Is the iPhone 3G Worth It?

by Broke Grad on July 8, 2008

There has been a lot of buzz about the iPhone 3G lately. For those of you who haven’t heard, they go on sale this Friday, July 11, and not surprisingly, there’s already a line at Apple’s flagship store in New York. While I’m definitely not planning to wait in line to get an iPhone 3G on the first day, I am considering getting one later this year.

One of the biggest selling points of the new iPhone is the price drop. With a two-year contract with AT&T, the price of an 8GB iPhone 3G will be $199, and the price of the 16GB model will be $299. That’s half the price of the first generation iPhone. So what’s the catch?

AT&T will be increasing a few charges for the iPhone 3G. The unlimited 3G data plan is $10 more than the current unlimited plan for iPhone users. Also, the plan does not include text messages, so that’s another $5 per month to get 200 text messages. I don’t feel like crunching numbers right now, but fortunately, someone else has already done the math.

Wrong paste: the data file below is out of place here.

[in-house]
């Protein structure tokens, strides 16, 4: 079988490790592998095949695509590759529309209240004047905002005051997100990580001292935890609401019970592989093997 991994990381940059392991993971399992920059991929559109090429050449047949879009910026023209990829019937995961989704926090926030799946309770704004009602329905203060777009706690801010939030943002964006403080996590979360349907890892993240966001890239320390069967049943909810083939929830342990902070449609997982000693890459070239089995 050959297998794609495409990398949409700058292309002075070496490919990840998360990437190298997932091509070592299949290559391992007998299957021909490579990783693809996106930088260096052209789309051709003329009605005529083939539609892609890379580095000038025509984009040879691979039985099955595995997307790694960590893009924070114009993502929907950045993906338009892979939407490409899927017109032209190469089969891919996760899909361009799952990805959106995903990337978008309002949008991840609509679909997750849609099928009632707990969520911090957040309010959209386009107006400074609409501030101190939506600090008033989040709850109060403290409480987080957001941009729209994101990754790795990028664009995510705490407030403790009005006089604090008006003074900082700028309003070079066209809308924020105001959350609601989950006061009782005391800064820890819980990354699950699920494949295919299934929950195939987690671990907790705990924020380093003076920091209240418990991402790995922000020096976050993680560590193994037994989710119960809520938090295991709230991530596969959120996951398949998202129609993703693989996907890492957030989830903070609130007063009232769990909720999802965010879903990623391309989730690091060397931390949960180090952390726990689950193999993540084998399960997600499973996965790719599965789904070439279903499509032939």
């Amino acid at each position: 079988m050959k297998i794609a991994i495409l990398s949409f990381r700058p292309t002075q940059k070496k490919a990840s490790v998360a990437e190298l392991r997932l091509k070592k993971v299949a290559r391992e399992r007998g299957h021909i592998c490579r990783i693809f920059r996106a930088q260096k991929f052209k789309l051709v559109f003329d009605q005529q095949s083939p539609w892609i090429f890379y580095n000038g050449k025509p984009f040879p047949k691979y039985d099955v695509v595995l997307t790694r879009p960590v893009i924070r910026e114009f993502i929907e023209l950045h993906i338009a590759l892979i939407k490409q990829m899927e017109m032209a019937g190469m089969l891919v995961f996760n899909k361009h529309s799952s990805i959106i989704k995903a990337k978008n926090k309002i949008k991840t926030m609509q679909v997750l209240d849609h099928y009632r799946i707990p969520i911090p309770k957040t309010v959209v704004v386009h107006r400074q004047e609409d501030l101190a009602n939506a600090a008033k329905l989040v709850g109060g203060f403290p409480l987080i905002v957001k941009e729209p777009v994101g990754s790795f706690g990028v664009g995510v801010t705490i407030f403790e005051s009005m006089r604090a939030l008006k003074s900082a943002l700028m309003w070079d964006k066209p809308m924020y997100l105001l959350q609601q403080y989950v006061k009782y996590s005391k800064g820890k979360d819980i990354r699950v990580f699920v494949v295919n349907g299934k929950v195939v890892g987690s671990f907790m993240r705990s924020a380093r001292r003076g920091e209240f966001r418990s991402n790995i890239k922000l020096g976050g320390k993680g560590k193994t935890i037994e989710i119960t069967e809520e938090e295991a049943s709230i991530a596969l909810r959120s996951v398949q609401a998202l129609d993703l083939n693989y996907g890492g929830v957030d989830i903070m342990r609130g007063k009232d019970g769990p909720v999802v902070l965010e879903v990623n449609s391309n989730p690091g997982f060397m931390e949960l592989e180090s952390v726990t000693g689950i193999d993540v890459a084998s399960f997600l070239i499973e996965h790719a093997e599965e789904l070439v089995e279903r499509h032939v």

It’s estimated that the voice and data plan for the iPhone 3G will cost an extra $15 to 17 dollars per month compared to what current iPhone users are paying now. That means over the course of the 2 year contract, you’ll pay between $360-408 more than current iPhone users. Of course, that means even after subtracting the amount you save on the iPhone itself, the iPhone 3G actually costs you over a hundred dollars more in the long run.

However, one could argue that the new features are worth the extra cost. I’m considering getting an iPhone 3G, because I’ll be able to have my phone, iPod, Internet, and GPS all in one unit. If I were to buy all of these devices individually, I think it would cost the same amount or more than it would cost to get an iPhone 3G.

Once you throw in the great features like the multi-touch interface, maps with GPS, and the fact that you only have to carry around one device, and my final decision is clear. I think that the iPhone 3G is definitely worth the price with one major caveat — if, and only if, it fits within your budget.

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